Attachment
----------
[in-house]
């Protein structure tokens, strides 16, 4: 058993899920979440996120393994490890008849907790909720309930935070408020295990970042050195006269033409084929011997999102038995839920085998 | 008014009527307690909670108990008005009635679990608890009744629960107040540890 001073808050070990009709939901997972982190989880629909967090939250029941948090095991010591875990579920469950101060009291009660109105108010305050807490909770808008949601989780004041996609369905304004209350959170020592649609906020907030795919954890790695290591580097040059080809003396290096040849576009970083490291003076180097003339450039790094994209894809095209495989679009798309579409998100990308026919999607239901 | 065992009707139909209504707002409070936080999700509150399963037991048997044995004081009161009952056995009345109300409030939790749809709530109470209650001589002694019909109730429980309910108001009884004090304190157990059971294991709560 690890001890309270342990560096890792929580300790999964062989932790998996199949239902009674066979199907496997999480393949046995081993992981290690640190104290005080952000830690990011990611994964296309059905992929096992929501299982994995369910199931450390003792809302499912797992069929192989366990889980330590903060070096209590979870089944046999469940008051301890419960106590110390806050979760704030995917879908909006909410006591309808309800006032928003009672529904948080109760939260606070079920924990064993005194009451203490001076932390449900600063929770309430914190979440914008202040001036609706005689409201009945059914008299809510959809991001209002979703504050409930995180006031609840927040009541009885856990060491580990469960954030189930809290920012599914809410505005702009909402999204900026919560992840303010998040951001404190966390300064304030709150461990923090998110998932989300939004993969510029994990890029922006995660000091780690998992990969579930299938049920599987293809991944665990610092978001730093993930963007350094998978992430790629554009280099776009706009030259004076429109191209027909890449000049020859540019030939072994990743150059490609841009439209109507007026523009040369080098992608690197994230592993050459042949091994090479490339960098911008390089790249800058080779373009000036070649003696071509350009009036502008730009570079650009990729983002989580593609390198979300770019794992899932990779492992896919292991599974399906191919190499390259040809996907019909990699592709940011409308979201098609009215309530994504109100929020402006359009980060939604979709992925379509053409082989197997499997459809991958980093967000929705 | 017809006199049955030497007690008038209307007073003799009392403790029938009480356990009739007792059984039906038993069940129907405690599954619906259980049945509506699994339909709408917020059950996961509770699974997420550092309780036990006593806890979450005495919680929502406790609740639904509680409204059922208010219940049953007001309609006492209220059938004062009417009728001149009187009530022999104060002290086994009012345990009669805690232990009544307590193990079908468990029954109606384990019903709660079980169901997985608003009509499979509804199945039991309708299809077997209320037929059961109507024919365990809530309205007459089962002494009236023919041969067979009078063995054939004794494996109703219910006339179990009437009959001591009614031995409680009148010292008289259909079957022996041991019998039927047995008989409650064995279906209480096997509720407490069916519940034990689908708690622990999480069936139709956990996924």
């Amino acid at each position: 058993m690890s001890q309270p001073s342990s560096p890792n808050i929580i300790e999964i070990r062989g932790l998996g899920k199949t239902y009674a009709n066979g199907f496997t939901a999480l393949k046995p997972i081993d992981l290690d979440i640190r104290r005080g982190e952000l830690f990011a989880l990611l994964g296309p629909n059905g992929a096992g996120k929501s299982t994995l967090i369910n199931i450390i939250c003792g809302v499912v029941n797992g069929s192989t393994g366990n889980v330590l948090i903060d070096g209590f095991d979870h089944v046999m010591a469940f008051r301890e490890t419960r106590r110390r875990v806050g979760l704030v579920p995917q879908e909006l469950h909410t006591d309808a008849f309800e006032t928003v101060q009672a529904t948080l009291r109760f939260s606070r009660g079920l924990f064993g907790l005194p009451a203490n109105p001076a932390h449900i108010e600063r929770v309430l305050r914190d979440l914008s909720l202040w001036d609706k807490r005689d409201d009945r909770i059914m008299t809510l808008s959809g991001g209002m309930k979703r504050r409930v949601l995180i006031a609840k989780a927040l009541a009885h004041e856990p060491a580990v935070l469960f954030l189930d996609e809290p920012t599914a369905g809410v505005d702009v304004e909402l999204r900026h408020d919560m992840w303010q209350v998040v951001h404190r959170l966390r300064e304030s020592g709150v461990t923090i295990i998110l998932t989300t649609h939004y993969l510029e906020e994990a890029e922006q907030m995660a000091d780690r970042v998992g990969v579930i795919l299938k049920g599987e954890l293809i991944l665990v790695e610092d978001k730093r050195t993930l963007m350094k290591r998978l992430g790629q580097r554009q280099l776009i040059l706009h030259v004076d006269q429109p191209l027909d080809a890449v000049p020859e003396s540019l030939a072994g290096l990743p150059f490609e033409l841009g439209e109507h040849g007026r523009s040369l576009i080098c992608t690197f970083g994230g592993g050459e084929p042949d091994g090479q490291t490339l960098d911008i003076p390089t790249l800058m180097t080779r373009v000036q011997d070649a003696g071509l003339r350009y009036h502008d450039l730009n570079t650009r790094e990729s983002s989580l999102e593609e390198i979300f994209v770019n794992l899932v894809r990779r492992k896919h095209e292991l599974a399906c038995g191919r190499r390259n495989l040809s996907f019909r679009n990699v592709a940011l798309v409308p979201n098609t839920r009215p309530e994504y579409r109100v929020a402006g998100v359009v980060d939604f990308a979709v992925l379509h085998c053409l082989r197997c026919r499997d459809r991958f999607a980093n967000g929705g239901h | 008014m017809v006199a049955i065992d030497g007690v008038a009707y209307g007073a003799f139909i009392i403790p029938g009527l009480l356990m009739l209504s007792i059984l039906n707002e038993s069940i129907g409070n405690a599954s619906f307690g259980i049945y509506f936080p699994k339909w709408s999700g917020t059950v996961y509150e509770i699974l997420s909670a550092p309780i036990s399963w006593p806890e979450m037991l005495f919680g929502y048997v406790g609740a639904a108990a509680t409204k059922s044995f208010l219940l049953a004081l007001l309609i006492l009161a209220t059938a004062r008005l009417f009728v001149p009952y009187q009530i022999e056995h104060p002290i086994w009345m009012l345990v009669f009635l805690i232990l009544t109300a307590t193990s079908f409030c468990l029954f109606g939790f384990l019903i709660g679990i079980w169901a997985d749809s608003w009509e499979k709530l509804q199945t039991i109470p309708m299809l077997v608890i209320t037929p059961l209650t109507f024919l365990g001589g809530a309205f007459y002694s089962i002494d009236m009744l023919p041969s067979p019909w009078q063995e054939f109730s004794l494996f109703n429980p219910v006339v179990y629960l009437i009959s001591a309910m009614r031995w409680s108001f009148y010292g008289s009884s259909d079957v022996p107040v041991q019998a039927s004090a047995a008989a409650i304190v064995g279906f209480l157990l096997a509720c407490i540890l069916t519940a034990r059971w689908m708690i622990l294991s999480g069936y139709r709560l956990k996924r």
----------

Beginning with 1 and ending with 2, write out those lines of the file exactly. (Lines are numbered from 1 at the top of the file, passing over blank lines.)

[in-house]
């Protein structure tokens, strides 16, 4: 058993899920979440996120393994490890008849907790909720309930935070408020295990970042050195006269033409084929011997999102038995839920085998 | 008014009527307690909670108990008005009635679990608890009744629960107040540890 001073808050070990009709939901997972982190989880629909967090939250029941948090095991010591875990579920469950101060009291009660109105108010305050807490909770808008949601989780004041996609369905304004209350959170020592649609906020907030795919954890790695290591580097040059080809003396290096040849576009970083490291003076180097003339450039790094994209894809095209495989679009798309579409998100990308026919999607239901 | 065992009707139909209504707002409070936080999700509150399963037991048997044995004081009161009952056995009345109300409030939790749809709530109470209650001589002694019909109730429980309910108001009884004090304190157990059971294991709560 690890001890309270342990560096890792929580300790999964062989932790998996199949239902009674066979199907496997999480393949046995081993992981290690640190104290005080952000830690990011990611994964296309059905992929096992929501299982994995369910199931450390003792809302499912797992069929192989366990889980330590903060070096209590979870089944046999469940008051301890419960106590110390806050979760704030995917879908909006909410006591309808309800006032928003009672529904948080109760939260606070079920924990064993005194009451203490001076932390449900600063929770309430914190979440914008202040001036609706005689409201009945059914008299809510959809991001209002979703504050409930995180006031609840927040009541009885856990060491580990469960954030189930809290920012599914809410505005702009909402999204900026919560992840303010998040951001404190966390300064304030709150461990923090998110998932989300939004993969510029994990890029922006995660000091780690998992990969579930299938049920599987293809991944665990610092978001730093993930963007350094998978992430790629554009280099776009706009030259004076429109191209027909890449000049020859540019030939072994990743150059490609841009439209109507007026523009040369080098992608690197994230592993050459042949091994090479490339960098911008390089790249800058080779373009000036070649003696071509350009009036502008730009570079650009990729983002989580593609390198979300770019794992899932990779492992896919292991599974399906191919190499390259040809996907019909990699592709940011409308979201098609009215309530994504109100929020402006359009980060939604979709992925379509053409082989197997499997459809991958980093967000929705 | 017809006199049955030497007690008038209307007073003799009392403790029938009480356990009739007792059984039906038993069940129907405690599954619906259980049945509506699994339909709408917020059950996961509770699974997420550092309780036990006593806890979450005495919680929502406790609740639904509680409204059922208010219940049953007001309609006492209220059938004062009417009728001149009187009530022999104060002290086994009012345990009669805690232990009544307590193990079908468990029954109606384990019903709660079980169901997985608003009509499979509804199945039991309708299809077997209320037929059961109507024919365990809530309205007459089962002494009236023919041969067979009078063995054939004794494996109703219910006339179990009437009959001591009614031995409680009148010292008289259909079957022996041991019998039927047995008989409650064995279906209480096997509720407490069916519940034990689908708690622990999480069936139709956990996924």